THE PROPOSED amalgamation of Queanbeyan City and Palerang Councils will not happen in the immediate short term future.
The NSW Independent Local Government Review Panel will review their suggestion that the two councils merge in 2017. The panel's report is currently with the Minister for Local Government Don Page.
The panel has previously recommended the two councils amalgamate resulting in an expanded Queanbeyan-region LGA responsible for some 88,100 people by 2036. It would cover an area stretching from the ACT border in the west to Braidwood and Nerriga in the east.
Queanbeyan City Council recently a carried a motion stating they would enter negotiations with Palerang Council to ensure a seamless transition once a decision is made.
Mayor Tim Overall said he was neither opposed nor in favour of the possible amalgamation.
"My position is in line with that which council resolved, in that I don't have a strong view either way," he said.
"I've publicly said before that across NSW, in my view, there needs to be radical reform to improve efficiency and effectiveness across the board."
Following a presentation from a member of the public at the ordinary council meeting in March, the council also agreed to hold a public forum if the amalgamation goes ahead. The Panel received nine submissions from the public during the consultation period with eight respondents against the amalgamation of Palerang with Queanbeyan and one who supported it.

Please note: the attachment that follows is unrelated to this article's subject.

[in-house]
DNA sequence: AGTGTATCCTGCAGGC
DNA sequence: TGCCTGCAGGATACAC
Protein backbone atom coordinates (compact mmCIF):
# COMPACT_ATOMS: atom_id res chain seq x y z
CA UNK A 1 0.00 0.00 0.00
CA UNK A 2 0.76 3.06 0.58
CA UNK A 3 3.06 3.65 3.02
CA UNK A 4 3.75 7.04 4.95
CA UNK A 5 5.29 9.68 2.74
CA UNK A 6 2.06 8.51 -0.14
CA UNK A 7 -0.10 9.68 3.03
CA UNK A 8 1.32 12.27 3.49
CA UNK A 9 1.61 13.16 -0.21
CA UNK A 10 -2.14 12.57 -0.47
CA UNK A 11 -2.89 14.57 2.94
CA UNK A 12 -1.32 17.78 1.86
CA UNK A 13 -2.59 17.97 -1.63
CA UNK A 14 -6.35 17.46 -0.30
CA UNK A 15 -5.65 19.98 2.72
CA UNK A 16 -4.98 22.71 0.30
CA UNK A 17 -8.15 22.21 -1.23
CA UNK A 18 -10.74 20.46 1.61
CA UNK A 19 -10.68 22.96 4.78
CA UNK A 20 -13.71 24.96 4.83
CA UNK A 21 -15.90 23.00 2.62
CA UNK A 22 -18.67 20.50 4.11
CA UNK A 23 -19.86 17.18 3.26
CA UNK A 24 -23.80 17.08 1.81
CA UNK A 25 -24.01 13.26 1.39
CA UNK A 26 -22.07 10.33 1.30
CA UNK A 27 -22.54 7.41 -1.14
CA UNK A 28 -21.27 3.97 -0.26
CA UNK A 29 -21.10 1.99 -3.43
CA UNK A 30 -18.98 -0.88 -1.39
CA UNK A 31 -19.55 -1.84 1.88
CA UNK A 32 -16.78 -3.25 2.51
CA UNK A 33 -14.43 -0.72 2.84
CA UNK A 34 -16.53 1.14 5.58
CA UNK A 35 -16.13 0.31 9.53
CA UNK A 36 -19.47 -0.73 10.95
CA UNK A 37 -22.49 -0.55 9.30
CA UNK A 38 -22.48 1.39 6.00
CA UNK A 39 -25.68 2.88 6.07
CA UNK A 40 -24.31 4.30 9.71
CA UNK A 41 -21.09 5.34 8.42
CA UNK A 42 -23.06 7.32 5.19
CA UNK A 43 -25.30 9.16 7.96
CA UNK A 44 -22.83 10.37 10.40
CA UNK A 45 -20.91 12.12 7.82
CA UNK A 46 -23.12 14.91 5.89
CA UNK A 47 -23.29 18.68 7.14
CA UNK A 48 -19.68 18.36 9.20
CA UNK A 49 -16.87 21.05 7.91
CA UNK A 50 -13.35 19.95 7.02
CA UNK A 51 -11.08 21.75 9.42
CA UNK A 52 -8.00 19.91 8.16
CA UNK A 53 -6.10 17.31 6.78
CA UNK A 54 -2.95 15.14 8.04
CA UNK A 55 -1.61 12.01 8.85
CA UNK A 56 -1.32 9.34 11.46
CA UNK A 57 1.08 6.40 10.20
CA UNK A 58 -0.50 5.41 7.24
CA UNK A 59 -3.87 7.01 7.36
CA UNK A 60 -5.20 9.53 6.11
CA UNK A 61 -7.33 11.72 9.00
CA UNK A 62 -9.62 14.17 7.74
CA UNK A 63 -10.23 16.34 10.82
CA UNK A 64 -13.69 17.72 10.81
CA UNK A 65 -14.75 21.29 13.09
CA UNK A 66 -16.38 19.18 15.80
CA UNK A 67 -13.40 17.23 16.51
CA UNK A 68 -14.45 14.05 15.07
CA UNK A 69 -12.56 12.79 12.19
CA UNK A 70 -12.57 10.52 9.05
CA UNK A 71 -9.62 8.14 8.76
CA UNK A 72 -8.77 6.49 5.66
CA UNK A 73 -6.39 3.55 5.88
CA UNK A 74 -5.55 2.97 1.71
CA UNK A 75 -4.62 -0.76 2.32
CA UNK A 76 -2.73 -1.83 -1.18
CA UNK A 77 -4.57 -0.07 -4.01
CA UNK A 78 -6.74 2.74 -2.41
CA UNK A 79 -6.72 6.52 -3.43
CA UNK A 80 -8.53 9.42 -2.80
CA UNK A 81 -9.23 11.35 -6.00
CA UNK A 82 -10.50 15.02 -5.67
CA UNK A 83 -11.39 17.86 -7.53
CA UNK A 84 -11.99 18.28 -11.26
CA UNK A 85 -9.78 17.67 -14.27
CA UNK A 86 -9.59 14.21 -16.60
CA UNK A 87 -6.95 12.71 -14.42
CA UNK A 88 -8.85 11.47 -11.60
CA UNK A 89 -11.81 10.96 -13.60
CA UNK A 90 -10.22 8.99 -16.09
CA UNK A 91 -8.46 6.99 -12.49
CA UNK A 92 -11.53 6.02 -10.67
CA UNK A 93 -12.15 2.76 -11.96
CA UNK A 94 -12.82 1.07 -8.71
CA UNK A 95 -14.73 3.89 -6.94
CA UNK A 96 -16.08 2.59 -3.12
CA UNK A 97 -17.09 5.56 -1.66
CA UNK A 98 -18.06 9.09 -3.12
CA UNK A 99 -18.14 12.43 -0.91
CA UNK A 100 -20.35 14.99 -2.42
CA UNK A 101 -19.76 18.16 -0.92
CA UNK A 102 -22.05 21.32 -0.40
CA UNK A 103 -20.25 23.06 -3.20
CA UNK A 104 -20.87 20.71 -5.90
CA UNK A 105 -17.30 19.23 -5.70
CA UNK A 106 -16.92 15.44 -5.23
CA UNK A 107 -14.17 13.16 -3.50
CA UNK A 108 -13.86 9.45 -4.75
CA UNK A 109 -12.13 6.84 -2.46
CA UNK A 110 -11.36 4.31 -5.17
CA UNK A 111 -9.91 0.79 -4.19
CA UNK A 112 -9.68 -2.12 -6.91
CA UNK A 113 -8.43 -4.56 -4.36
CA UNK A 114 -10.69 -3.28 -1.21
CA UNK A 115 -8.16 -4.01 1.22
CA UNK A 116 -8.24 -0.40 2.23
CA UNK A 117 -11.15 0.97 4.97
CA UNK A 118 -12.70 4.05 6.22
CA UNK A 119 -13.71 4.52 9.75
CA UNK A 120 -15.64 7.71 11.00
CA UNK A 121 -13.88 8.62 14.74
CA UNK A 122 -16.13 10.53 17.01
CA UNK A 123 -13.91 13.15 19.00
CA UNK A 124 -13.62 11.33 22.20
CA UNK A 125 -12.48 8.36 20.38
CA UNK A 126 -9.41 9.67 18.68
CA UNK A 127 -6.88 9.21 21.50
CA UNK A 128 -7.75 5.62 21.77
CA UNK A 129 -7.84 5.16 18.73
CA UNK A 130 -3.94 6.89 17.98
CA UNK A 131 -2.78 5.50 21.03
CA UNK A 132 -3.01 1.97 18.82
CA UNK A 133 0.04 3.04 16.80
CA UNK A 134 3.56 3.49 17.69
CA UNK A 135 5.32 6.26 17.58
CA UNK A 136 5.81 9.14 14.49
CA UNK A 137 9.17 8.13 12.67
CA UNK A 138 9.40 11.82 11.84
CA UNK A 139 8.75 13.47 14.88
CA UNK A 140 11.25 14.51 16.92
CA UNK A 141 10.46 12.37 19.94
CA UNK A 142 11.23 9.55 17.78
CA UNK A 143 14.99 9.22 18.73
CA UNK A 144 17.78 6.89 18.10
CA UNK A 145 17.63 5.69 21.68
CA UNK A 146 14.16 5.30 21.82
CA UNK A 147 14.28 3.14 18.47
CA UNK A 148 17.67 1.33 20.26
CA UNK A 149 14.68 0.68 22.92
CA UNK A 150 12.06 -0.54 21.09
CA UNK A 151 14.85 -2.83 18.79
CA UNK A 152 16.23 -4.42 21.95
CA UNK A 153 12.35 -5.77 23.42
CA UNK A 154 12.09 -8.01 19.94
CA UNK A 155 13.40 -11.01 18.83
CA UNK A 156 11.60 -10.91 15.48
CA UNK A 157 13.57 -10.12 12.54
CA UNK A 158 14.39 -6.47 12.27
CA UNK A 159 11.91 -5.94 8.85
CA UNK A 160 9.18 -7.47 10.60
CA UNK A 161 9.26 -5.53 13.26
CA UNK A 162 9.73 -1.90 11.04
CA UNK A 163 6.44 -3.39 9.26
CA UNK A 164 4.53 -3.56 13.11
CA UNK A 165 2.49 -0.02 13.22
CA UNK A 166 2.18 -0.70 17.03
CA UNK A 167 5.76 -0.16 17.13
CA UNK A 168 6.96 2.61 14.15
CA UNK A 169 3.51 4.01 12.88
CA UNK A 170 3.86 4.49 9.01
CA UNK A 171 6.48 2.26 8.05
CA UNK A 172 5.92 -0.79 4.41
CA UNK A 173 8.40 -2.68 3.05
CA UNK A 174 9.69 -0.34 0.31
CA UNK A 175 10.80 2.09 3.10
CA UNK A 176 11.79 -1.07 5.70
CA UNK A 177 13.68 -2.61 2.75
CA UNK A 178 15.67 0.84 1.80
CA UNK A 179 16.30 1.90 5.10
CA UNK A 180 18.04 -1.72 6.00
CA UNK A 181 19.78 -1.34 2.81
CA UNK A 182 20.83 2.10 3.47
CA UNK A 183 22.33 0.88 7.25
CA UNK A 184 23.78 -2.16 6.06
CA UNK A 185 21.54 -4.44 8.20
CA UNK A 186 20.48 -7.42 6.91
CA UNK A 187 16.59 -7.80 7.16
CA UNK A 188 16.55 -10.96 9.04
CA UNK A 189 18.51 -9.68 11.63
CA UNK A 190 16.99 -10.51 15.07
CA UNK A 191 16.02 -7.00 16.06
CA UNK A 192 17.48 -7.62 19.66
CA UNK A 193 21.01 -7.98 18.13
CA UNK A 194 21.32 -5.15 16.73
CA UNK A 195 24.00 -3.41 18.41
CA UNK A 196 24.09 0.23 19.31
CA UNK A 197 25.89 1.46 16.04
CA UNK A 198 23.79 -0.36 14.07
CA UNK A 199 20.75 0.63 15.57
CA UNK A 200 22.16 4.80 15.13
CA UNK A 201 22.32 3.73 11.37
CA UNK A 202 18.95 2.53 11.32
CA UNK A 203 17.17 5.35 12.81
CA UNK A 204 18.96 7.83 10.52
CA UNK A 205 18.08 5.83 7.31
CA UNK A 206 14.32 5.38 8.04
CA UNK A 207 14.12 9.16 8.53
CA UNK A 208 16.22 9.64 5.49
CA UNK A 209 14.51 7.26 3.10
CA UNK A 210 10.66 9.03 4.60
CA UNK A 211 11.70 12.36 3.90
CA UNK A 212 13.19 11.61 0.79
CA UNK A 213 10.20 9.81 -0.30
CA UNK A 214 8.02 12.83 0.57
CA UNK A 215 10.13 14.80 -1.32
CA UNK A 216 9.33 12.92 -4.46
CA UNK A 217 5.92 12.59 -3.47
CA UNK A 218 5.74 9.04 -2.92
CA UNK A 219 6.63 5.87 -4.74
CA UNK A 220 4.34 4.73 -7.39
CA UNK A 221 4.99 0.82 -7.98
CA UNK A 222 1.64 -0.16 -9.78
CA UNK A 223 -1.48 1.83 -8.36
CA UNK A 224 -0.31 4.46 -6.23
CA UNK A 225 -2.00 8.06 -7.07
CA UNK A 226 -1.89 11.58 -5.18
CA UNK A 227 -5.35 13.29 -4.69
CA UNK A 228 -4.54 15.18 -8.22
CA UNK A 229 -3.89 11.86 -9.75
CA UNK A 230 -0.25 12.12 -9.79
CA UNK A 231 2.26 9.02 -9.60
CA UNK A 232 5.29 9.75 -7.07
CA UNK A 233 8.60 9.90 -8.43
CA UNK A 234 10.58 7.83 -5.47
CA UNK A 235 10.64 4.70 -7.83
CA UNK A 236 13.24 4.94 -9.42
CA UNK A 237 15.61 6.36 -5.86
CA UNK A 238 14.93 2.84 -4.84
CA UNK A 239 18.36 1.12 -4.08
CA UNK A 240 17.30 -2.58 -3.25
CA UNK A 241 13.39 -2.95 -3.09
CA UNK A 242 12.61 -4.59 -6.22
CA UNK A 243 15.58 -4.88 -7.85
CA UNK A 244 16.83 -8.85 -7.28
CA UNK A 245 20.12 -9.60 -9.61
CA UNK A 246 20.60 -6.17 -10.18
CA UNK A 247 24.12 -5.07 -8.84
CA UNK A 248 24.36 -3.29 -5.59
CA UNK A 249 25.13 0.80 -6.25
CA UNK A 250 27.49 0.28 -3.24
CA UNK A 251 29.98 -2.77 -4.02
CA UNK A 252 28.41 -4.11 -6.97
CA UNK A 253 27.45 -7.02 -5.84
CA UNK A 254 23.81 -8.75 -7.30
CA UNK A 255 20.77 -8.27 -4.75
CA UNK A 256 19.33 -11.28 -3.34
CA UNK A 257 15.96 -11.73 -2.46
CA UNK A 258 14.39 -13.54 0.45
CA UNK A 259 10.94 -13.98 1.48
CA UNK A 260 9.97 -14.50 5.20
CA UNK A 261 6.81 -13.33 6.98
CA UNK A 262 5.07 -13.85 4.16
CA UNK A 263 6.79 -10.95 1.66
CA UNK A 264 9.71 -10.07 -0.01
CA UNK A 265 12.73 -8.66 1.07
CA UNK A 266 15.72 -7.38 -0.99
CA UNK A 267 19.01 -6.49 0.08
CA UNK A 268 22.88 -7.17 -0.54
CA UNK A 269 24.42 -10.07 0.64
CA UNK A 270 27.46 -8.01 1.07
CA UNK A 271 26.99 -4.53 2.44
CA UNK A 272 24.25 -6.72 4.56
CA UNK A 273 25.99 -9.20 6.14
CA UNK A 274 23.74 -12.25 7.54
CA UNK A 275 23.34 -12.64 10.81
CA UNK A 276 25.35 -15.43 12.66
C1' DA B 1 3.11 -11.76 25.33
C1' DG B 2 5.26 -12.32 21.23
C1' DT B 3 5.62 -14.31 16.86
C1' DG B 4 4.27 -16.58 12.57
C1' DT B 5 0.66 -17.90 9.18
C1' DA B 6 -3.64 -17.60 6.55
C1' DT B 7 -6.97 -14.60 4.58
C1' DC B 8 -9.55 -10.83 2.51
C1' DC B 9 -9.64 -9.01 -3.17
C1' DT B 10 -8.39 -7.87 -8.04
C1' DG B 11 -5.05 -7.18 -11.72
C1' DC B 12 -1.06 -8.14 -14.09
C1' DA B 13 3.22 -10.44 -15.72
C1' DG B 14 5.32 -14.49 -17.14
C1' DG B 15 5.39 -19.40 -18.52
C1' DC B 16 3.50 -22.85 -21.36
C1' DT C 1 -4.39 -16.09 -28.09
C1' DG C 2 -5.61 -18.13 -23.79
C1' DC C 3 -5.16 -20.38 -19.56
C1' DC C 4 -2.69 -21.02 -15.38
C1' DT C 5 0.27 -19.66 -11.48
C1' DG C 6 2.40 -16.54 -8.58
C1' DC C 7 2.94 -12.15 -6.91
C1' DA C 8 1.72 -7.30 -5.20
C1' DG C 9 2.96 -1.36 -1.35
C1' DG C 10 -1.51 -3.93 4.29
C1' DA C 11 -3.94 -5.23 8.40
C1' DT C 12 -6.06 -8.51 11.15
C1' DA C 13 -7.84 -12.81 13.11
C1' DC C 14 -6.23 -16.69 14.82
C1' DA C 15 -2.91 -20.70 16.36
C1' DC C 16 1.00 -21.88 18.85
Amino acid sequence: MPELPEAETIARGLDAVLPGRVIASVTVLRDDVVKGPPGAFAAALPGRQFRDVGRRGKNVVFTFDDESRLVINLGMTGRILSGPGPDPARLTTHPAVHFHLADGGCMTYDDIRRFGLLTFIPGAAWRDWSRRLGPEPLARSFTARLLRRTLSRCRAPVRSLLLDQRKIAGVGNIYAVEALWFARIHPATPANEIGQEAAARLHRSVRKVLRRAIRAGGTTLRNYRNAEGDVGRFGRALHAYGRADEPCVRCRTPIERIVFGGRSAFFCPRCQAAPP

Palerang mayor Pete Harrison was in favour of the panel's decision to revisit the merger proposal in 2017. He said Palerang Council were not currently supportive of an amalgamation believing that they can still work efficiently as a standalone council.
"To be perfectly honest we'll do what we have to do. We were never fighting against amalgamation but never supporting it. We felt we could do a better job and represent our constituents better if we didn't amalgamate," he said.
"The situation that we have in Palerang is that we have a very diverse demographic out here. It's quite different to the demographic in Queanbeyan.
"We also have a population differential so that were you to merge the two - the Palerang population, which I maintain probably has five demographic groups - would be represented by one or at most two councillors."
Both mayors were supportive of strengthening the network of councils on a regional level with the establishment of Regional Joint Organisations.
They also both believed the panel should recognise the unique cross-border relationship between the ACT and the councils that surround it.